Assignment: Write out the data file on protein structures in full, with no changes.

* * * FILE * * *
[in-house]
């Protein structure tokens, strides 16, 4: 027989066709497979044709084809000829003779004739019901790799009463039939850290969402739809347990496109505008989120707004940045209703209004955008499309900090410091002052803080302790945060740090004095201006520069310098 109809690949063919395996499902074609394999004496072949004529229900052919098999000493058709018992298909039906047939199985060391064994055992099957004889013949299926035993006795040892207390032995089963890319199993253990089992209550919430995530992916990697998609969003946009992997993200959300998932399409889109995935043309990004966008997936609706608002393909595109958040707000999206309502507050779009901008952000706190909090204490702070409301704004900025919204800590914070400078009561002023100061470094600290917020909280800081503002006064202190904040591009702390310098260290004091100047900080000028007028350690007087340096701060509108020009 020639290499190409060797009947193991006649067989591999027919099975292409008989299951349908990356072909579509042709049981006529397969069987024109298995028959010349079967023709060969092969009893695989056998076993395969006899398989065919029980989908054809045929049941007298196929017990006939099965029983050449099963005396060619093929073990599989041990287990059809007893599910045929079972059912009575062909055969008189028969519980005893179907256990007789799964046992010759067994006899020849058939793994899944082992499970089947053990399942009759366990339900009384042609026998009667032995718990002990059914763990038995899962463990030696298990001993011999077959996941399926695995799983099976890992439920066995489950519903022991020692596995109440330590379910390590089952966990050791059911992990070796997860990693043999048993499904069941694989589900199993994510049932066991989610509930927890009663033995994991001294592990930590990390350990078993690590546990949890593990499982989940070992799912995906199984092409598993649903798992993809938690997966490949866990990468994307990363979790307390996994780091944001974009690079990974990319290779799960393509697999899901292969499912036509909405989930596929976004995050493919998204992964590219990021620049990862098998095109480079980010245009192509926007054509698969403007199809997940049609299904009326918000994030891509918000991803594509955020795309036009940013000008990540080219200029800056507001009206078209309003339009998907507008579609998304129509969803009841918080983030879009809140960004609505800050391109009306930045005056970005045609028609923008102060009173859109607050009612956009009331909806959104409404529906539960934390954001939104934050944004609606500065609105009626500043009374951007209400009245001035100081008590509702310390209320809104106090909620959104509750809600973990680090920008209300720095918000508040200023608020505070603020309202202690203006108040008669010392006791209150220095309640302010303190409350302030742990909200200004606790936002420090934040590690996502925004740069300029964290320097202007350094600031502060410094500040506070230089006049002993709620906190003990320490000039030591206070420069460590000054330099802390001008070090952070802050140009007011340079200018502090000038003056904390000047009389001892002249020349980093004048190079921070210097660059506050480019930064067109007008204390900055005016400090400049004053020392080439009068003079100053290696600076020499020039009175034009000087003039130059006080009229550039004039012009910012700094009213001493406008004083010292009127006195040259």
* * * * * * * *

[in-house]
């Protein structure tokens, strides 16, 4: 027989066709497979044709084809000829003779004739019901790799009463039939850290969402739809347990496109505008989120707004940045209703209004955008499309900090410091002052803080302790945060740090004095201006520069310098 109809690949063919395996499902074609394999004496072949004529229900052919098999000493058709018992298909039906047939199985060391064994055992099957004889013949299926035993006795040892207390032995089963890319199993253990089992209550919430995530992916990697998609969003946009992997993200959300998932399409889109995935043309990004966008997936609706608002393909595109958040707000999206309502507050779009901008952000706190909090204490702070409301704004900025919204800590914070400078009561002023100061470094600290917020909280800081503002006064202190904040591009702390310098260290004091100047900080000028007028350690007087340096701060509108020009 020639290499190409060797009947193991006649067989591999027919099975292409008989299951349908990356072909579509042709049981006529397969069987024109298995028959010349079967023709060969092969009893695989056998076993395969006899398989065919029980989908054809045929049941007298196929017990006939099965029983050449099963005396060619093929073990599989041990287990059809007893599910045929079972059912009575062909055969008189028969519980005893179907256990007789799964046992010759067994006899020849058939793994899944082992499970089947053990399942009759366990339900009384042609026998009667032995718990002990059914763990038995899962463990030696298990001993011999077959996941399926695995799983099976890992439920066995489950519903022991020692596995109440330590379910390590089952966990050791059911992990070796997860990693043999048993499904069941694989589900199993994510049932066991989610509930927890009663033995994991001294592990930590990390350990078993690590546990949890593990499982989940070992799912995906199984092409598993649903798992993809938690997966490949866990990468994307990363979790307390996994780091944001974009690079990974990319290779799960393509697999899901292969499912036509909405989930596929976004995050493919998204992964590219990021620049990862098998095109480079980010245009192509926007054509698969403007199809997940049609299904009326918000994030891509918000991803594509955020795309036009940013000008990540080219200029800056507001009206078209309003339009998907507008579609998304129509969803009841918080983030879009809140960004609505800050391109009306930045005056970005045609028609923008102060009173859109607050009612956009009331909806959104409404529906539960934390954001939104934050944004609606500065609105009626500043009374951007209400009245001035100081008590509702310390209320809104106090909620959104509750809600973990680090920008209300720095918000508040200023608020505070603020309202202690203006108040008669010392006791209150220095309640302010303190409350302030742990909200200004606790936002420090934040590690996502925004740069300029964290320097202007350094600031502060410094500040506070230089006049002993709620906190003990320490000039030591206070420069460590000054330099802390001008070090952070802050140009007011340079200018502090000038003056904390000047009389001892002249020349980093004048190079921070210097660059506050480019930064067109007008204390900055005016400090400049004053020392080439009068003079100053290696600076020499020039009175034009000087003039130059006080009229550039004039012009910012700094009213001493406008004083010292009127006195040259």